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Some Palestinians See End of Secular Dream
Election Win by Islamic Group Hamas Clouds Prospects for Arab Nationalism

By Scott Wilson
Washington Post Foreign Service
Sunday, January 29, 2006

BETHLEHEM, West Bank -- The worshipers overflowed the mosque on Manger Square, covering the rain-slick stones with rows of prayer rugs and parked cars. At the center, surrounded by kneeling men, stood a showy symbol of their triumphant week: a van bristling with the green banners of Hamas.

Here in the cradle of Christianity, the radical Palestinian movement that favors creation of an Islamic state won every parliamentary seat on Wednesday's ballot except those reserved for Christian candidates -- a lopsided victory duplicated in such secular strongholds as Jerusalem and Ramallah on the organization's way to a majority in the next legislature. From his second-story office above the square, Victor Batarseh, Bethlehem's septuagenarian mayor, saw in the prayerful celebration the end of something.

"I have always believed in a secular Palestinian state, so I would have preferred another result," Batarseh, a member of the Marxist-oriented Popular Front for the Liberation of Palestine, said Friday. "We have to accept this, whether we like it or not, because it is the will of the people."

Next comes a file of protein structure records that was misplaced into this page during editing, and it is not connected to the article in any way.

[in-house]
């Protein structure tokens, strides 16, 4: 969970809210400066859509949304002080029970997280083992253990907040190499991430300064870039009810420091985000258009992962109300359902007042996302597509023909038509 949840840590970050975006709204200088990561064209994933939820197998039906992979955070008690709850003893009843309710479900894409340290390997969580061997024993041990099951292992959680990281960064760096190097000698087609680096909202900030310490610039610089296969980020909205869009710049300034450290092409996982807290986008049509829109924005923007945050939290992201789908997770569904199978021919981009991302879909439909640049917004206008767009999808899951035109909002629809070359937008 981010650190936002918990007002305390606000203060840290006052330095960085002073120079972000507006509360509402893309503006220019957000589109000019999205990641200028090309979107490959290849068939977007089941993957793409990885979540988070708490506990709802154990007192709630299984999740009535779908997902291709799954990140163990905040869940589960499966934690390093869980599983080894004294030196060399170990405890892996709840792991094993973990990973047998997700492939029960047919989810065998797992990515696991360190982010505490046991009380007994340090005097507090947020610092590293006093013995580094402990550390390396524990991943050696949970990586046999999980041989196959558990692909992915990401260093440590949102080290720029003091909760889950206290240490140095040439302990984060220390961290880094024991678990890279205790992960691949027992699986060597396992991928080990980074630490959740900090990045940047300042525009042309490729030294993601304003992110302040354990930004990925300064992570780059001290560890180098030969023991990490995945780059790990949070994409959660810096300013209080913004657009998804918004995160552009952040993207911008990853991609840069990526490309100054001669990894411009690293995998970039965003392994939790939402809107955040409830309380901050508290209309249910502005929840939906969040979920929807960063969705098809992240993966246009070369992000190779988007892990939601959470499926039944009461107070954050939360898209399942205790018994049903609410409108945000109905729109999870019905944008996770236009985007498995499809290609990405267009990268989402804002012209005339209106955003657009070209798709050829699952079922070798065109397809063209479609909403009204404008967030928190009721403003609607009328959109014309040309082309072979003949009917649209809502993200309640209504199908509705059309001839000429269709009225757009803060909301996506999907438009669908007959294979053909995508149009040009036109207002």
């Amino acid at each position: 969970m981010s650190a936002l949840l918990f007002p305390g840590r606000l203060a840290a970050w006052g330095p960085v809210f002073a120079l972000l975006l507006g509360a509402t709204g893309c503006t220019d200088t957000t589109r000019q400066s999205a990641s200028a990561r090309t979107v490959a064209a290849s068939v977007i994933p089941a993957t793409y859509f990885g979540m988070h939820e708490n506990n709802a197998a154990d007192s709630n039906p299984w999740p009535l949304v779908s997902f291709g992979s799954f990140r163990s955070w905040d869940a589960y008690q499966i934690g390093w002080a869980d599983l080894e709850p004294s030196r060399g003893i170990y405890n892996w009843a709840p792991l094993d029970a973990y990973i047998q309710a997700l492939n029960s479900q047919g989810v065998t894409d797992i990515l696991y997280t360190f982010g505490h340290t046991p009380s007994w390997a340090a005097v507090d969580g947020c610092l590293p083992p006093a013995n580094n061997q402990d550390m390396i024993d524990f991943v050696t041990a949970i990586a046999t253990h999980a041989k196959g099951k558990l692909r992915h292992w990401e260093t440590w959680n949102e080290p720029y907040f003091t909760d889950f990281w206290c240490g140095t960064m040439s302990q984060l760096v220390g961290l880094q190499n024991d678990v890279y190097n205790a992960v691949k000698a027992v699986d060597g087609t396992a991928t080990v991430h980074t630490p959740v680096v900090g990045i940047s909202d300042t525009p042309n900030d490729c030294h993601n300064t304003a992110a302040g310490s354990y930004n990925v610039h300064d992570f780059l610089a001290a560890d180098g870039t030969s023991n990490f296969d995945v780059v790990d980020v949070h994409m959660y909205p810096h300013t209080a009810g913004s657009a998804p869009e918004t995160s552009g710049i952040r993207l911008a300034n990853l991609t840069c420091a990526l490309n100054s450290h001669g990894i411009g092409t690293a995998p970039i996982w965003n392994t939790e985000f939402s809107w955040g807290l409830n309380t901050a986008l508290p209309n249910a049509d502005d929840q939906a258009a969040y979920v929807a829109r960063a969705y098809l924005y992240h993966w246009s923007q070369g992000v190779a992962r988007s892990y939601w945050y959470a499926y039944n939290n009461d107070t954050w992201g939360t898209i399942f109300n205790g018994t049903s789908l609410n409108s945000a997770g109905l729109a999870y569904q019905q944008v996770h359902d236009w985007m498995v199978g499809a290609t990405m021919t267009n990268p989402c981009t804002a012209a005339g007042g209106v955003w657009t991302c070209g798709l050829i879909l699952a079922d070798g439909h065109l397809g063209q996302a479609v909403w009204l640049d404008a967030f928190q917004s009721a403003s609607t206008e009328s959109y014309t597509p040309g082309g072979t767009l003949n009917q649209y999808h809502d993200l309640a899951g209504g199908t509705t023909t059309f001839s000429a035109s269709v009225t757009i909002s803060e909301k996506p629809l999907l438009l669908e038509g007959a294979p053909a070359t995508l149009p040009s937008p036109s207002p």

The electoral triumph by Hamas, an organization that is committed to establishing an Islamic state across territory that includes Israel and whose armed wing has carried out bombings and other attacks on Israeli targets, has had repercussions around the world. It upended the Palestinian political order, complicated peace efforts with Israel and threatened the continuation of financial aid from the United States and other Western countries.

At the same time, closer to home, it has also clouded the aspirations of a generation of Palestinian nationalists who have served time in jail, in exile and underground for the cause of creating their own secular state.

To people such as Batarseh, a Christian physician who became politically active during the first Palestinian uprising in the late 1980s, Hamas's rise undermines the Arab nationalist dream that is also withering in Egypt, Syria, Iraq and elsewhere as the influence of religious movements grows.